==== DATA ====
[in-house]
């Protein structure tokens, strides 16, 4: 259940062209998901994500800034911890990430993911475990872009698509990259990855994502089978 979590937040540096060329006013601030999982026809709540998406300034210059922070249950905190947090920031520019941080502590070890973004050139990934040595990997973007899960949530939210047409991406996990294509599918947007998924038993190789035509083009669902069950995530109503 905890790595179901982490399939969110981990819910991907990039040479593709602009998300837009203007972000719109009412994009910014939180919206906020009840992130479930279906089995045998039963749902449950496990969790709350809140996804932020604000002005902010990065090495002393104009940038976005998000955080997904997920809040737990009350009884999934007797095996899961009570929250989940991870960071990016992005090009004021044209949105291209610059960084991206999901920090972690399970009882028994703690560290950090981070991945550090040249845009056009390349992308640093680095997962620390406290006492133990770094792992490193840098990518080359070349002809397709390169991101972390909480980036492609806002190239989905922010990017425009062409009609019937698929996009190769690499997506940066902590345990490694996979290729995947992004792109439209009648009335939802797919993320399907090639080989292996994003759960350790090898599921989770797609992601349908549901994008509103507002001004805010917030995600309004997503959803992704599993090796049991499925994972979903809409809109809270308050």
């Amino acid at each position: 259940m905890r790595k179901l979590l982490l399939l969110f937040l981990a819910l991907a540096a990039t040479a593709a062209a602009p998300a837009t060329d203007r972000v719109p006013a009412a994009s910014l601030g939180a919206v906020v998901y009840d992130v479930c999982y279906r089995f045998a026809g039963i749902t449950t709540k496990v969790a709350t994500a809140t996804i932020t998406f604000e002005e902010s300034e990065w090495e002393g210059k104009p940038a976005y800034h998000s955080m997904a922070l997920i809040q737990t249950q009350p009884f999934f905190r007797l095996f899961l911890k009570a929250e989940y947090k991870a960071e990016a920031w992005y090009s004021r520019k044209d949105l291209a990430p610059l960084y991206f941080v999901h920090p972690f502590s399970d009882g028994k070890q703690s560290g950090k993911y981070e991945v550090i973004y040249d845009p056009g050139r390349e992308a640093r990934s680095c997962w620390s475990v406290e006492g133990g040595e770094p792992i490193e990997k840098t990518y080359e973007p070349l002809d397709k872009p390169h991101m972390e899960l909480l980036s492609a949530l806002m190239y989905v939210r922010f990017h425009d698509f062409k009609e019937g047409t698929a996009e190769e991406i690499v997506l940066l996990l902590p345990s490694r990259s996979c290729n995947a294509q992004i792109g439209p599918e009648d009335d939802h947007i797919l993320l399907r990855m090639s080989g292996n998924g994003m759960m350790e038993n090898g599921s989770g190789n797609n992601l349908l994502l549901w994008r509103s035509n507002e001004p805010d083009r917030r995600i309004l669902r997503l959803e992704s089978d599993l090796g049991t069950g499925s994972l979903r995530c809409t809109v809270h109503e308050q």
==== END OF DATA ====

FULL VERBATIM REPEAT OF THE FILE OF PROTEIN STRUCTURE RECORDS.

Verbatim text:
[in-house]
């Protein structure tokens, strides 16, 4: 259940062209998901994500800034911890990430993911475990872009698509990259990855994502089978 979590937040540096060329006013601030999982026809709540998406300034210059922070249950905190947090920031520019941080502590070890973004050139990934040595990997973007899960949530939210047409991406996990294509599918947007998924038993190789035509083009669902069950995530109503 905890790595179901982490399939969110981990819910991907990039040479593709602009998300837009203007972000719109009412994009910014939180919206906020009840992130479930279906089995045998039963749902449950496990969790709350809140996804932020604000002005902010990065090495002393104009940038976005998000955080997904997920809040737990009350009884999934007797095996899961009570929250989940991870960071990016992005090009004021044209949105291209610059960084991206999901920090972690399970009882028994703690560290950090981070991945550090040249845009056009390349992308640093680095997962620390406290006492133990770094792992490193840098990518080359070349002809397709390169991101972390909480980036492609806002190239989905922010990017425009062409009609019937698929996009190769690499997506940066902590345990490694996979290729995947992004792109439209009648009335939802797919993320399907090639080989292996994003759960350790090898599921989770797609992601349908549901994008509103507002001004805010917030995600309004997503959803992704599993090796049991499925994972979903809409809109809270308050």
């Amino acid at each position: 259940m905890r790595k179901l979590l982490l399939l969110f937040l981990a819910l991907a540096a990039t040479a593709a062209a602009p998300a837009t060329d203007r972000v719109p006013a009412a994009s910014l601030g939180a919206v906020v998901y009840d992130v479930c999982y279906r089995f045998a026809g039963i749902t449950t709540k496990v969790a709350t994500a809140t996804i932020t998406f604000e002005e902010s300034e990065w090495e002393g210059k104009p940038a976005y800034h998000s955080m997904a922070l997920i809040q737990t249950q009350p009884f999934f905190r007797l095996f899961l911890k009570a929250e989940y947090k991870a960071e990016a920031w992005y090009s004021r520019k044209d949105l291209a990430p610059l960084y991206f941080v999901h920090p972690f502590s399970d009882g028994k070890q703690s560290g950090k993911y981070e991945v550090i973004y040249d845009p056009g050139r390349e992308a640093r990934s680095c997962w620390s475990v406290e006492g133990g040595e770094p792992i490193e990997k840098t990518y080359e973007p070349l002809d397709k872009p390169h991101m972390e899960l909480l980036s492609a949530l806002m190239y989905v939210r922010f990017h425009d698509f062409k009609e019937g047409t698929a996009e190769e991406i690499v997506l940066l996990l902590p345990s490694r990259s996979c290729n995947a294509q992004i792109g439209p599918e009648d009335d939802h947007i797919l993320l399907r990855m090639s080989g292996n998924g994003m759960m350790e038993n090898g599921s989770g190789n797609n992601l349908l994502l549901w994008r509103s035509n507002e001004p805010d083009r917030r995600i309004l669902r997503l959803e992704s089978d599993l090796g049991t069950g499925s994972l979903r995530c809409t809109v809270h109503e308050q």